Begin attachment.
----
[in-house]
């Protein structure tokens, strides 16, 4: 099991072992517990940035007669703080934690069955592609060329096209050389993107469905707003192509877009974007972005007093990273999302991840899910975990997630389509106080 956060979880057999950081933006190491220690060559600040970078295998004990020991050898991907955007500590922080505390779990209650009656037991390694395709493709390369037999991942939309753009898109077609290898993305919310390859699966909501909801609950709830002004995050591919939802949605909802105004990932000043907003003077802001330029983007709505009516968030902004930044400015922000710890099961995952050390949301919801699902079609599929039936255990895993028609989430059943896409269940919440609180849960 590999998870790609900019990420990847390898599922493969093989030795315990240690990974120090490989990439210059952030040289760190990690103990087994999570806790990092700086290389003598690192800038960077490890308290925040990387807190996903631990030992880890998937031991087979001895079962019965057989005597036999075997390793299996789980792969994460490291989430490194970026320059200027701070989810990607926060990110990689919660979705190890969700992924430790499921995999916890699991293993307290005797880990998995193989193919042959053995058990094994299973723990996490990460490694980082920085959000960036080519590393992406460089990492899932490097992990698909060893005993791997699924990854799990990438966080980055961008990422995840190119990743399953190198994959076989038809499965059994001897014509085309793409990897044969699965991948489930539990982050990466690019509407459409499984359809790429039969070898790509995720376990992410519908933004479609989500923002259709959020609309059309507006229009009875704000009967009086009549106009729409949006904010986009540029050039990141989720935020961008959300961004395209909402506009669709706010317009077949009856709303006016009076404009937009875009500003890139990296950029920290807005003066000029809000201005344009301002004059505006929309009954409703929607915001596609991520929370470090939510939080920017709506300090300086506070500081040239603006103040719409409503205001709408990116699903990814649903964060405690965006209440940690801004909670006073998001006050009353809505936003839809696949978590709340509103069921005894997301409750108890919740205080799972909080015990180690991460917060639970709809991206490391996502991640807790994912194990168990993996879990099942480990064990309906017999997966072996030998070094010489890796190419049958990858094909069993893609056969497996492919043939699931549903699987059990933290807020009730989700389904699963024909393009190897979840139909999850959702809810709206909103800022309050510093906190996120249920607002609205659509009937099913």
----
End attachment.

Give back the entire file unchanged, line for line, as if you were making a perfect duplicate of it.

[in-house]
């Protein structure tokens, strides 16, 4: 099991072992517990940035007669703080934690069955592609060329096209050389993107469905707003192509877009974007972005007093990273999302991840899910975990997630389509106080 956060979880057999950081933006190491220690060559600040970078295998004990020991050898991907955007500590922080505390779990209650009656037991390694395709493709390369037999991942939309753009898109077609290898993305919310390859699966909501909801609950709830002004995050591919939802949605909802105004990932000043907003003077802001330029983007709505009516968030902004930044400015922000710890099961995952050390949301919801699902079609599929039936255990895993028609989430059943896409269940919440609180849960 590999998870790609900019990420990847390898599922493969093989030795315990240690990974120090490989990439210059952030040289760190990690103990087994999570806790990092700086290389003598690192800038960077490890308290925040990387807190996903631990030992880890998937031991087979001895079962019965057989005597036999075997390793299996789980792969994460490291989430490194970026320059200027701070989810990607926060990110990689919660979705190890969700992924430790499921995999916890699991293993307290005797880990998995193989193919042959053995058990094994299973723990996490990460490694980082920085959000960036080519590393992406460089990492899932490097992990698909060893005993791997699924990854799990990438966080980055961008990422995840190119990743399953190198994959076989038809499965059994001897014509085309793409990897044969699965991948489930539990982050990466690019509407459409499984359809790429039969070898790509995720376990992410519908933004479609989500923002259709959020609309059309507006229009009875704000009967009086009549106009729409949006904010986009540029050039990141989720935020961008959300961004395209909402506009669709706010317009077949009856709303006016009076404009937009875009500003890139990296950029920290807005003066000029809000201005344009301002004059505006929309009954409703929607915001596609991520929370470090939510939080920017709506300090300086506070500081040239603006103040719409409503205001709408990116699903990814649903964060405690965006209440940690801004909670006073998001006050009353809505936003839809696949978590709340509103069921005894997301409750108890919740205080799972909080015990180690991460917060639970709809991206490391996502991640807790994912194990168990993996879990099942480990064990309906017999997966072996030998070094010489890796190419049958990858094909069993893609056969497996492919043939699931549903699987059990933290807020009730989700389904699963024909393009190897979840139909999850959702809810709206909103800022309050510093906190996120249920607002609205659509009937099913």